Once a week, I hike down to Groundworks, a really good coffee emporium, about a twenty-minute walk from our house. It’s a pleasant stroll and, especially on the way back where’s there’s a steep hill – there’s actually a steep hill in both directions, but on the way back, it’s up – the walk satisfies my requirements for aerobic exercise.
I prefer hiking someplace. I appreciate its destinational intent. Much better than walking nowhere. This from a man who walks on a treadmill four days a week, the epitomizing definition, I would think, of “walking nowhere.”
What can I tell you? I’m complicated.
So I’m heading back home, sipping my freshly brewed coffee as I go. Though my house is on the west side of the street, I always take the east side, because at that time of day, that’s where the sun is. When you grow up in Canada, the sun, despite medical warnings to the contrary, exacts a siren-like draw.
“You have skin cancer.”
“Yeah, but look at my tan!”
I am almost home. A few more steps, I cross the street, and I’m there. In anticipation of opening my front door, I extract my keys from my workout pants, and I hold them in my hand. I am notoriously early on my “key extraction.” Most people would likely wait till they’re at least on the porch, but I am not a “last minute” kind of a guy. When I’m driving, I habitually put my signal on long before I’m ready to make my turn. Sometimes, I do it the day before.
“I will be turning right tomorrow. Cars behind me take notice.”
Yeah, I know. I’m a menace. Good things there’s no ticket for “signaling too soon.” Is there?
Okay, so I’m directly across the street from my house, keys reassuringly in hand. I check the traffic, and am just about to cross the street.
That’s when I see him.
Half a block away, a black man, of approximately middle age, is walking down the street, heading straight in my direction.
What do I do?
If I cross the street now, he might think that I’m doing it, you know,
Because of him.
“I know that one.”
And he probably does.
The cross, in truth, is entirely without implication. No malice. No prejudice. Nothing in any way discriminatory should be read into it And yet, the fact that a male member of an historically mistreated minority happens to be heading towards me as I make my completely innocuous move, seems, in my liberal guilt-driven thinking, to alter the equation.
An old white guy…“brandishing” keys…deliberately crossing the street…?
It just didn’t feel right.
I could obviously just do it. Cross the street to my house, as I’ve done on hundreds of occasions in the past. But those occasions were ones in which racial considerations were not in the mix. Most times, there was nobody on the street. Or somebody walking a dog. What kind of misunderstandings could that suggest?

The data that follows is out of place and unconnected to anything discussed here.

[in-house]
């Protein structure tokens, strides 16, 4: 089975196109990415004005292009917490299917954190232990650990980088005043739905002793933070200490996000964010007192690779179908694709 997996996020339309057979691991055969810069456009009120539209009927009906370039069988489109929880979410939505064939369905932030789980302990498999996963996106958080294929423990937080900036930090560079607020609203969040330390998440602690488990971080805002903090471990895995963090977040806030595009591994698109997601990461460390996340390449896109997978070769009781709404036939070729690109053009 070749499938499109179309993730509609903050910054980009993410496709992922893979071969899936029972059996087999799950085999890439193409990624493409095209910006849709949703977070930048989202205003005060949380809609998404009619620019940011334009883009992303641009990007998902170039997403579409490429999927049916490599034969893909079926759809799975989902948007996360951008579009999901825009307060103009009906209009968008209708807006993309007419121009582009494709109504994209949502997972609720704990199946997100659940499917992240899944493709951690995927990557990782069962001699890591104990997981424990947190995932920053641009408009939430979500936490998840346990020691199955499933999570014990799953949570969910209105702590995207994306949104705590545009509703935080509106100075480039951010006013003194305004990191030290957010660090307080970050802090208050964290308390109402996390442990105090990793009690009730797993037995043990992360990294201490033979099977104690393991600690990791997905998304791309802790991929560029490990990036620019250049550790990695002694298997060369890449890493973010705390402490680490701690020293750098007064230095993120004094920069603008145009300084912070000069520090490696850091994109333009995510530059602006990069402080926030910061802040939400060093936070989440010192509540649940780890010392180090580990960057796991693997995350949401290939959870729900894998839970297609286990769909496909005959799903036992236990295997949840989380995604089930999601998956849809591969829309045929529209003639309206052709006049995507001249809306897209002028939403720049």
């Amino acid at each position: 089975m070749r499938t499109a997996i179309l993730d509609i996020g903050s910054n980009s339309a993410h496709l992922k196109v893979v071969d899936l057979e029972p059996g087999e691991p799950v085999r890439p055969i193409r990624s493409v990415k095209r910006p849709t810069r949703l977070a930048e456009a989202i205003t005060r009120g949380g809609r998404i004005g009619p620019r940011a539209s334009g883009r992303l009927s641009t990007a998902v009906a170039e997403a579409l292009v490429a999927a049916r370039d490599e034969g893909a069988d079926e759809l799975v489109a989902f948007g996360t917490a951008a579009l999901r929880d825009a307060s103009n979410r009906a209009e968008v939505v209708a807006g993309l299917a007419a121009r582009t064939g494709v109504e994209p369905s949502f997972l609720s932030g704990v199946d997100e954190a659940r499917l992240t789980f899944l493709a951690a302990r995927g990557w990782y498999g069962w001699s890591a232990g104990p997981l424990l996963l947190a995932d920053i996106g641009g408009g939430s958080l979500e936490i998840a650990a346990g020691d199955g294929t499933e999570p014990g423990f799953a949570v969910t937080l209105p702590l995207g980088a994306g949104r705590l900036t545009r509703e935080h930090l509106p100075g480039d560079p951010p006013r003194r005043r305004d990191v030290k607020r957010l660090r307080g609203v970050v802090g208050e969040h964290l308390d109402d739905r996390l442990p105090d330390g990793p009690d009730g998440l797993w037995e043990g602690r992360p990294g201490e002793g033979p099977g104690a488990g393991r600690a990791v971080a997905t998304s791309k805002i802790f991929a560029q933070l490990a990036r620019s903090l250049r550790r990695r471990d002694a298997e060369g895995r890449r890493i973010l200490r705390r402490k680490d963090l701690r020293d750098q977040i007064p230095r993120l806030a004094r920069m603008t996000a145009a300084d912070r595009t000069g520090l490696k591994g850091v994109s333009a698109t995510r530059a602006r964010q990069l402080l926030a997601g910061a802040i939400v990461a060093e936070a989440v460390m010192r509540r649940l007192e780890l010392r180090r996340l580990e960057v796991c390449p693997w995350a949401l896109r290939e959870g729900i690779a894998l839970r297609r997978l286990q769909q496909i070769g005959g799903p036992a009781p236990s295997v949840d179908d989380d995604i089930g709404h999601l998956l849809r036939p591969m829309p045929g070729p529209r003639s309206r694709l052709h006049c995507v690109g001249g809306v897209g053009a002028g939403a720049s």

“Ginger’s a four-pound puppy. And you’re crossing the street to avoid her?”
Nobody cares. But in this case,
The man might.
One possible strategy was for me to stall. Pretend I was stopping on the sidewalk to drain the last few drops of my coffee, smack my lips, maybe sigh in satisfaction, and go on my way, after the man had crossed my path. I might even smile, offer a cheerful “Good morning” as he passed. But it all seemed utterly contrived (because it was). Patronizing even.
I thought about explaining.
“It’s not you. Really. That’s my house. Right there, across the street. I’m just going home. Nothing more to it than that. And by the way, I’m really sorry about slavery. And I know ‘Jim Crow’ was no picnic either. Another ‘by the way.’ I’m from Canada. We had nothing to do with any of that.”
But a pronouncement of that nature, especially in the nervous and apologetic tone that would certainly accompany it – could make him, okay both of us, very uncomfortable.
Discretion…is the better part of weaseling out.
Which is finally what I did.
I crossed the street, allowing the approaching source of my discomfort to think whatever he wanted. Full disclosure: I actually hesitated in the middle of the road, considering returning back to the sidewalk – for what purpose, I have no idea – causing an oncoming driver to screechingly brake, then angrily honk his horn.
“What did he die from?”
In the end, I traversed the street, and re-entered to my house, hoping the man would sense the purity of my motives, and not take offense.
Hopefully, that was the case.
But I will never know for sure.
And now, a discriminational “off the hook” song, from a Broadway musical called Avenue Q.